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BY 3.0 license Open Access Published by De Gruyter 2018

Radical and Moderate Enlightenment? The Case of Diderot and Kant

From the book Philosophy of Globalization

  • Roberto R. Aramayo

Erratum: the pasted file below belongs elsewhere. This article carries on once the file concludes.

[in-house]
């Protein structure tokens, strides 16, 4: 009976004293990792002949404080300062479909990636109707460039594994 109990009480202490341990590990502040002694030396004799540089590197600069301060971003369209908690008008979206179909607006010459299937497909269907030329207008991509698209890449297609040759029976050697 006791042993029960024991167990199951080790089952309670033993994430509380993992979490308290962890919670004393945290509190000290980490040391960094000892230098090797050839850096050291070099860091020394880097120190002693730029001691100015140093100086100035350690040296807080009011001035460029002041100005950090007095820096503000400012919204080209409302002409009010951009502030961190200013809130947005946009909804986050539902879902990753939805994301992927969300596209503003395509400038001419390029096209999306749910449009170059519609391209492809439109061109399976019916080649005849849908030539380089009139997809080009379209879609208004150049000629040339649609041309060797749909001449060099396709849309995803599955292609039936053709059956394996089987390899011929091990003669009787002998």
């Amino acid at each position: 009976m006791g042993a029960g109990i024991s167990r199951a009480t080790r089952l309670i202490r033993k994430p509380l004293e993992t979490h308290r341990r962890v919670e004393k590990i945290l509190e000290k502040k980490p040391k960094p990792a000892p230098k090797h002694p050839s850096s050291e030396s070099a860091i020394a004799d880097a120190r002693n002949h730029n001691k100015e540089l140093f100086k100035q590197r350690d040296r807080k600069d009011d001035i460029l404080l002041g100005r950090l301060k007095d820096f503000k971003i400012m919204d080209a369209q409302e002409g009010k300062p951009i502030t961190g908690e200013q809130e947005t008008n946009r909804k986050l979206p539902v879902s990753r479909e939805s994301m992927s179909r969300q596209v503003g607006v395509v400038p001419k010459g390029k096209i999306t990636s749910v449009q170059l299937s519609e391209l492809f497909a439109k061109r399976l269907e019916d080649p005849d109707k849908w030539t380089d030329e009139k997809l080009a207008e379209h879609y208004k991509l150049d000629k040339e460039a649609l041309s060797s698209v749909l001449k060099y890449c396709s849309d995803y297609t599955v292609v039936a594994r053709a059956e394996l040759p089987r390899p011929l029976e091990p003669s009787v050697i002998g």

I propose the hypothesis that, just as Hume woke him from his dogmatic slumber, and Rousseau revealed the universe of morality to him, Diderot left his mark on the political philosophy of Kant (as George Cavallar and Sankar Muthu note) upon detecting the coincidences between the two authors regarding their cosmopolitanism and anti-i.mperialism. Here, I begin with the distinction between a radical Enlightenment and a moderate Enlightenment, in order to show that in Kant both tendencies could have coexisted; which would explain the different readings of his thought, as is borne witness to by Heine’s famous parable or Kant’s continual dialogue with Spinoza. Despite having very different styles, the Kant of the 1790s could have been strongly influenced by the anonymous Diderot of the Encyclopédie or the History of the Two Indies. It seems quite clear that the critique of colonialism of Diderot-Raynal could have had a notable influence on the Kant of that decade-he of Theory and Praxis, Perpetual Peace, The Conflict of the Faculties and the Doctrine of Right (that is, the second part of the Metaphysics of Morals).

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